The urgency in which my mind regularly flees from the city back home resembles an urge to return to earlier, more quaint times and youthful days. However, they were not carefree and pleasant days at all – quite the opposite. They included isolation, a troubled home life, and, on one night, a horrific gay bashing I could not share with most, including my family. These days are just a lot easier to deal with at a distance, and now armed with the knowledge that age has given me. It’s at this point that the beauty of where I come from seeps in and really engulfs my spirit.
As far as my family is concerned, we were not close for many years. However, coinciding with my decision to come out as transgender, but extraneous to it, there has been welcome attempts and positive results among us to foster closer and loving bonds. For that I am so grateful.
Although I feel, like many LGBTI people that leave hometowns, it wasn’t necessarily the homophobia I experienced in the Blue Mountains while growing up that made it hard to stay. Homophobia (and later transphobia) certainly followed me everywhere. Rather, it was also in large part, due to the lack of queer people in my life at the time supporting me to stay there.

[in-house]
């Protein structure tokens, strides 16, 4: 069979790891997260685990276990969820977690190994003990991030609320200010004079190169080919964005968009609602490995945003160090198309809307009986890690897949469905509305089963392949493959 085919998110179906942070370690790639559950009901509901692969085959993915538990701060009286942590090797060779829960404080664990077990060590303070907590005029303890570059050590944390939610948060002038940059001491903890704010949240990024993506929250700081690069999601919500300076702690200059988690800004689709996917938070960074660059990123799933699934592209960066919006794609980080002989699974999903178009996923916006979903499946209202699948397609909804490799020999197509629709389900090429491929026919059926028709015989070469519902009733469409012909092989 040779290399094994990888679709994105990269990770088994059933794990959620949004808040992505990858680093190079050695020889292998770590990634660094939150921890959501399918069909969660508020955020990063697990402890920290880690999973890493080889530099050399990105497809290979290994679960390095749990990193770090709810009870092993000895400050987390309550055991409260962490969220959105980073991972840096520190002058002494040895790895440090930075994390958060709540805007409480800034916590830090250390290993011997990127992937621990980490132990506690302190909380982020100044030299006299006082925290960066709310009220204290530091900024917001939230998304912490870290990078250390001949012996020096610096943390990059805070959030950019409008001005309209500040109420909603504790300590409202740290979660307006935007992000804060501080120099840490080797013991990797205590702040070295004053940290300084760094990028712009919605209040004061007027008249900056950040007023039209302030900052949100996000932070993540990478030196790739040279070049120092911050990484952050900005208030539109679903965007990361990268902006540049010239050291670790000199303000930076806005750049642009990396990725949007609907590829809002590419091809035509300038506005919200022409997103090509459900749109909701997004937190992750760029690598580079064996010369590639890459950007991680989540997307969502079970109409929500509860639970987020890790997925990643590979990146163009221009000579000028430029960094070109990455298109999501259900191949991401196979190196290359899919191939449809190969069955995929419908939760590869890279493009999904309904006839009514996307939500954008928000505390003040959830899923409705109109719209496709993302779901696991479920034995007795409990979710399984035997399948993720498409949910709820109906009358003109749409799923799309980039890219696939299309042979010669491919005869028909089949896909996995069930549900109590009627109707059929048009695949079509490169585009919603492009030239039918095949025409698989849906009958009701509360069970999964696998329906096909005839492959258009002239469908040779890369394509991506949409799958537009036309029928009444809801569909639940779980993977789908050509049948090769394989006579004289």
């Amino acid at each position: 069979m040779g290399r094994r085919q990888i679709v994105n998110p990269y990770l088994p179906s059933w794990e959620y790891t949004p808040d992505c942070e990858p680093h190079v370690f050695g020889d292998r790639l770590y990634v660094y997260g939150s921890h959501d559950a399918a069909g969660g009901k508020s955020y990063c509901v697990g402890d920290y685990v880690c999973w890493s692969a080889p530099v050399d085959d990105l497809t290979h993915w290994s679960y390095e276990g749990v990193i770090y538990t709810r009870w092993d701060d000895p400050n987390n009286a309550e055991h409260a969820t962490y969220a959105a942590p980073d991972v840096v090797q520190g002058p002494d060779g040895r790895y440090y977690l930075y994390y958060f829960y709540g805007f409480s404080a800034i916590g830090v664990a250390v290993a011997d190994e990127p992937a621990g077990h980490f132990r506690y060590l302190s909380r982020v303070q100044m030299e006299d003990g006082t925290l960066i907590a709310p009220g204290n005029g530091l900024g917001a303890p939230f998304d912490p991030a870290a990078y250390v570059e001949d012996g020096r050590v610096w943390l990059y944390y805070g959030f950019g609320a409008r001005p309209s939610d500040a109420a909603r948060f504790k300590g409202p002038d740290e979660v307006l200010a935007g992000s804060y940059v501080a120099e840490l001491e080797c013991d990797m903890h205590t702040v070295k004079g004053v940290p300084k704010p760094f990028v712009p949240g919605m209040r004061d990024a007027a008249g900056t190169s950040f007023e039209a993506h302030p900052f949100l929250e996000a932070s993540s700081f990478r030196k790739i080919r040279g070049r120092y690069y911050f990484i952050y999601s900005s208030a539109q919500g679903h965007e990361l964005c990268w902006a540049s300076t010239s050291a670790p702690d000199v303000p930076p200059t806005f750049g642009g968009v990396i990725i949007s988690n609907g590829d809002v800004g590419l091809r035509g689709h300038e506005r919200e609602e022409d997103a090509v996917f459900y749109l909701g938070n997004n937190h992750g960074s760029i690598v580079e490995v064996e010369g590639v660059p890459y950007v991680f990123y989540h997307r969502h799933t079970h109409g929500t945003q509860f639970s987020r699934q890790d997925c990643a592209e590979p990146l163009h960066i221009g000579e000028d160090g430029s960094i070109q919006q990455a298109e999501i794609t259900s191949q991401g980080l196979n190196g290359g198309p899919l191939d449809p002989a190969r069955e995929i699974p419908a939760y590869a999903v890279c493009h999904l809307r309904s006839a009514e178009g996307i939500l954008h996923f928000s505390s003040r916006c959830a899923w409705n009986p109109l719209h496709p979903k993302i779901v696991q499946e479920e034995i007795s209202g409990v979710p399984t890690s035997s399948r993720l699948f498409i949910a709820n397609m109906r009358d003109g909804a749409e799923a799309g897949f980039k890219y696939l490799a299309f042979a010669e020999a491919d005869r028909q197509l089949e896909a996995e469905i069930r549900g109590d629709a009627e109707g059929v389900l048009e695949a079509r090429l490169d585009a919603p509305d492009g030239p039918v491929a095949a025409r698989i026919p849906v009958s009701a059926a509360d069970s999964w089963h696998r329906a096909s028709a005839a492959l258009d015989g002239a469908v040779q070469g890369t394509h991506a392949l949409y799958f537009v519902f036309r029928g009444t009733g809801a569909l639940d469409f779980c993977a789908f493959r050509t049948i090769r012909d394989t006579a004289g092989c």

I would often go out and jump on the long train ride to hit the ‘gay ol’ city’ of Sydney. It was there I dared reveal where I had come from while drinking at various bars. I got laughed at regularly and told I should leave the mountains. I was told to ‘move away, get out!’ and go to where ‘people would accept me’, where I could ‘find a girlfriend’, where I could be ‘gay’ and ‘do gay things’.